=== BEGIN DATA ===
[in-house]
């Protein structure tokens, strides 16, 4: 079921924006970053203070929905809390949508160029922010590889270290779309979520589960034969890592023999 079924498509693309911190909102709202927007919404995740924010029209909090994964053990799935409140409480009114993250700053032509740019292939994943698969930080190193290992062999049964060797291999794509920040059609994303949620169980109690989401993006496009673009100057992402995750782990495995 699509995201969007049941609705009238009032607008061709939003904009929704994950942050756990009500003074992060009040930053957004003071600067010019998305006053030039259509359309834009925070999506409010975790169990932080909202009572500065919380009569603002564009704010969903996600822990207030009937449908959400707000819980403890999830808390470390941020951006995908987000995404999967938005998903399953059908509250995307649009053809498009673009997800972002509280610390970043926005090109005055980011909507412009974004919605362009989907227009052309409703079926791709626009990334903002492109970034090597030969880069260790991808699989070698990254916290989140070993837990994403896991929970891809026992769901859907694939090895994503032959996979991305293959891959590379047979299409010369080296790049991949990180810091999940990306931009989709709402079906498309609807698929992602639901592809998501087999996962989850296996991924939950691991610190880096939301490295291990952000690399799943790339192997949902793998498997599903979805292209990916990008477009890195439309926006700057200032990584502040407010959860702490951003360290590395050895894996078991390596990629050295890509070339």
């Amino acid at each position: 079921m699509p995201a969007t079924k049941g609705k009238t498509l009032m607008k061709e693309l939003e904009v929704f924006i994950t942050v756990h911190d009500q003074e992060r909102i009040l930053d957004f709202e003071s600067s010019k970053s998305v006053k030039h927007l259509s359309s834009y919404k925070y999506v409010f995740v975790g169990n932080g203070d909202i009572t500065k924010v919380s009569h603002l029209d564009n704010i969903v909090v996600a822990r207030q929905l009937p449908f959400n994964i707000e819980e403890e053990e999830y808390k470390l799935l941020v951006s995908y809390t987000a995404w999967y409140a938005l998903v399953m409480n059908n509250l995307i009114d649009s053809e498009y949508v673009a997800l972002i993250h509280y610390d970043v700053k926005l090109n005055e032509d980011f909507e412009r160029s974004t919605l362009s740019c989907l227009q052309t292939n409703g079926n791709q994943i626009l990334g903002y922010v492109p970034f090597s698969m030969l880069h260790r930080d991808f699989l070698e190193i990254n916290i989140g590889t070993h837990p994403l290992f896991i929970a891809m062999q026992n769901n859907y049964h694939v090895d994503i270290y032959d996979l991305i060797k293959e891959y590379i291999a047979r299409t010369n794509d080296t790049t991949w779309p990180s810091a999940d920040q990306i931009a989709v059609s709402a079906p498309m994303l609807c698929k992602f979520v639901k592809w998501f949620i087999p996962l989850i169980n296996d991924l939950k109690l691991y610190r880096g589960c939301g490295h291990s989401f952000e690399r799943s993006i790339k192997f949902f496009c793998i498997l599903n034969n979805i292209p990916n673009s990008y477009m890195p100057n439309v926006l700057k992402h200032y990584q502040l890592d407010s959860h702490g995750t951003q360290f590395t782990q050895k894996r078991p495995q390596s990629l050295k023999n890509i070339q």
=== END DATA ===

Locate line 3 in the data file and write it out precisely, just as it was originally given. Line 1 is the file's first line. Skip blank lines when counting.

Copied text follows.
């Amino acid at each position: 079921m699509p995201a969007t079924k049941g609705k009238t498509l009032m607008k061709e693309l939003e904009v929704f924006i994950t942050v756990h911190d009500q003074e992060r909102i009040l930053d957004f709202e003071s600067s010019k970053s998305v006053k030039h927007l259509s359309s834009y919404k925070y999506v409010f995740v975790g169990n932080g203070d909202i009572t500065k924010v919380s009569h603002l029209d564009n704010i969903v909090v996600a822990r207030q929905l009937p449908f959400n994964i707000e819980e403890e053990e999830y808390k470390l799935l941020v951006s995908y809390t987000a995404w999967y409140a938005l998903v399953m409480n059908n509250l995307i009114d649009s053809e498009y949508v673009a997800l972002i993250h509280y610390d970043v700053k926005l090109n005055e032509d980011f909507e412009r160029s974004t919605l362009s740019c989907l227009q052309t292939n409703g079926n791709q994943i626009l990334g903002y922010v492109p970034f090597s698969m030969l880069h260790r930080d991808f699989l070698e190193i990254n916290i989140g590889t070993h837990p994403l290992f896991i929970a891809m062999q026992n769901n859907y049964h694939v090895d994503i270290y032959d996979l991305i060797k293959e891959y590379i291999a047979r299409t010369n794509d080296t790049t991949w779309p990180s810091a999940d920040q990306i931009a989709v059609s709402a079906p498309m994303l609807c698929k992602f979520v639901k592809w998501f949620i087999p996962l989850i169980n296996d991924l939950k109690l691991y610190r880096g589960c939301g490295h291990s989401f952000e690399r799943s993006i790339k192997f949902f496009c793998i498997l599903n034969n979805i292209p990916n673009s990008y477009m890195p100057n439309v926006l700057k992402h200032y990584q502040l890592d407010s959860h702490g995750t951003q360290f590395t782990q050895k894996r078991p495995q390596s990629l050295k023999n890509i070339q």